Other views (n = 48)
Age, rather than maturity, was the deciding factor for 22 parents, who wanted clearer legal guidelines. This was indicated by comments such as, "Children are minors. An age should be set for everything, drinking, sex etc and be the same." This statement reflected a sense of confusion about different legal ages of consent for these activities. Some parents apparently disagreed with the current legal framework that allows under-16s to be treated, for example, "Children over the age of 16 – yes, but younger children should not be taking medical advice without a parent." The remainder (n = 26) wanted children and parents to work things out together, but their statements were normative rather than a rejection of adolescent autonomy. For example, one said, "A child should discuss such issues with a parent" and another, "I wouldn't like my daughter to make a life-changing decision without being able to talk to me.'
Socio-demographic characteristics of the 244 parents were compared (Table 2). Parental age, receipt of free school meals and religion were not significantly associated with views on consent, but there were significant differences between ethnic groups, and White and Black Caribbean parents were more supportive of adolescent autonomy. Parents who had concerns about sexual health clinics were less likely than those with favourable views to agree to future HPV vaccination, even with parental consent (67% versus 89%; chi square: p < 0.001)
In the UK there is a high teenage pregnancy rate and an epidemic of STIs . The high and increasing prevalence of HPV  among young women is probably due to high-risk behaviour and biological immaturity of young adolescents exposed to infection . The government's sexual health strategy promotes expansion of sexual health services and a determined effort to make these accessible to under-16s , often through avenues outside the clinical setting . If projections about parental acceptability of vaccination are correct, it can be anticipated that, if parental consent is mandatory, at least 20% of under-16s will not be vaccinated against HPV. Strategic decisions will be needed on whether to try and optimise coverage by making the vaccine available without parental consent, and whether this would provoke negative reactions from parents.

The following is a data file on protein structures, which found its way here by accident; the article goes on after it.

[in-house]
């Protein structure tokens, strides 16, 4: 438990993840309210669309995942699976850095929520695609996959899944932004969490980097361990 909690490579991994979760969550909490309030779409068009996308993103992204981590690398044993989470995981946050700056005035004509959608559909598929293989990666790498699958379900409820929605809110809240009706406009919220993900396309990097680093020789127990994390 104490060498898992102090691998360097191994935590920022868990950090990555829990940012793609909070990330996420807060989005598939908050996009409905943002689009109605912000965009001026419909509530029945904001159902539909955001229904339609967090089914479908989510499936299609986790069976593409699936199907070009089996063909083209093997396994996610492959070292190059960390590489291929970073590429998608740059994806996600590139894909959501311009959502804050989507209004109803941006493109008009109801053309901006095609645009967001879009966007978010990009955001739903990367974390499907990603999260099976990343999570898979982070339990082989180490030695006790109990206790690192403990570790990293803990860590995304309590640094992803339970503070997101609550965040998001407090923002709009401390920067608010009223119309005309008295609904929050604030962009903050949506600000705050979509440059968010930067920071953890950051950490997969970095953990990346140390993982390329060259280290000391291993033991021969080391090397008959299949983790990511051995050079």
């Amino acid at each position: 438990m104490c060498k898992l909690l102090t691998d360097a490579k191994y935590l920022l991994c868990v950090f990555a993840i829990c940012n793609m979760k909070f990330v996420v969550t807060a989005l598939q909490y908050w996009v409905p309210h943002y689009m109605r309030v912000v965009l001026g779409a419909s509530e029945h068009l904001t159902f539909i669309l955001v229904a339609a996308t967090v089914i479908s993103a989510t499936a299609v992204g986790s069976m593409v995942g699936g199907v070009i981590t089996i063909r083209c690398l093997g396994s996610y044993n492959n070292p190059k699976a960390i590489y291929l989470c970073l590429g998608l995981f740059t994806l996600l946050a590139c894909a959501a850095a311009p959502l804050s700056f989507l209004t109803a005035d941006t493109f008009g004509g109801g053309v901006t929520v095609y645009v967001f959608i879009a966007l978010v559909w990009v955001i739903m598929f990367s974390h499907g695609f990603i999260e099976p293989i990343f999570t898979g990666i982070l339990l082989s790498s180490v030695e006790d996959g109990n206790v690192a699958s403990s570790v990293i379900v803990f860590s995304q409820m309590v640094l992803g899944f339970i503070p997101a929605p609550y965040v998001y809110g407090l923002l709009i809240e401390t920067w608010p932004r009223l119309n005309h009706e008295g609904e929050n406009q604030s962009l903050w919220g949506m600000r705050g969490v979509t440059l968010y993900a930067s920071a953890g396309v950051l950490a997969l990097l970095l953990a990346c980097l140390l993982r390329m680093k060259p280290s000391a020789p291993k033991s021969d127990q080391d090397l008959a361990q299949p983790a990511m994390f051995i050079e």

In trying to answer these questions, it becomes obvious how little research (as opposed to media coverage) has been conducted, either in UK or elsewhere, on the acceptability to adults of policies allowing under-16s to be treated without parental consent [24-26]. Our research indicates strong, but divided, views on medical intervention without parental consent as well as confusion about the legal framework governing parental responsibility. Parents with favourable views referred spontaneously to children's ability to understand and process information, although it remains unclear precisely how they interpreted "well-informed". They argued from an ethical perspective in support of adolescent autonomy as a developmental, age-independent process of separation and detachment from the family  and this is consistent with allowing a competent adolescent to access confidential sexual health care. In reality, the right to treatment is still mediated by an adult, but it is a health professional instead of the parent. This role is approved by parents who argue that this protects vulnerable adolescents, but is challenged by other parents who question whether health professionals can judge what is in a child's best interests. Their views corresponded to a more recent definition of autonomy that emphasises maintaining "family connectedness" . Largely based on US studies, family support is considered to encourage healthy development and to result in fewer risky behaviours [27-29] but is inconsistent with the principles of confidential adolescent sexual health provision. This is not to say that parents who want to be involved in health decisions would stand in the way of appropriate preventive or treatment strategies such as HPV vaccination, but that they want to be involved in the decision. We previously reported that 74% of parents intended to make a joint decision about HPV vaccination with their child and this was associated with support for the vaccine . In the current analysis, we further demonstrate that some parents saw no need for the vaccine to be available at sexual health clinics if it could be provided in schools. For this reason, in the UK, a high HPV vaccine coverage may be achievable through a school-based strategy, as it was for adolescent hepatitis B vaccination , because parental consent will be sought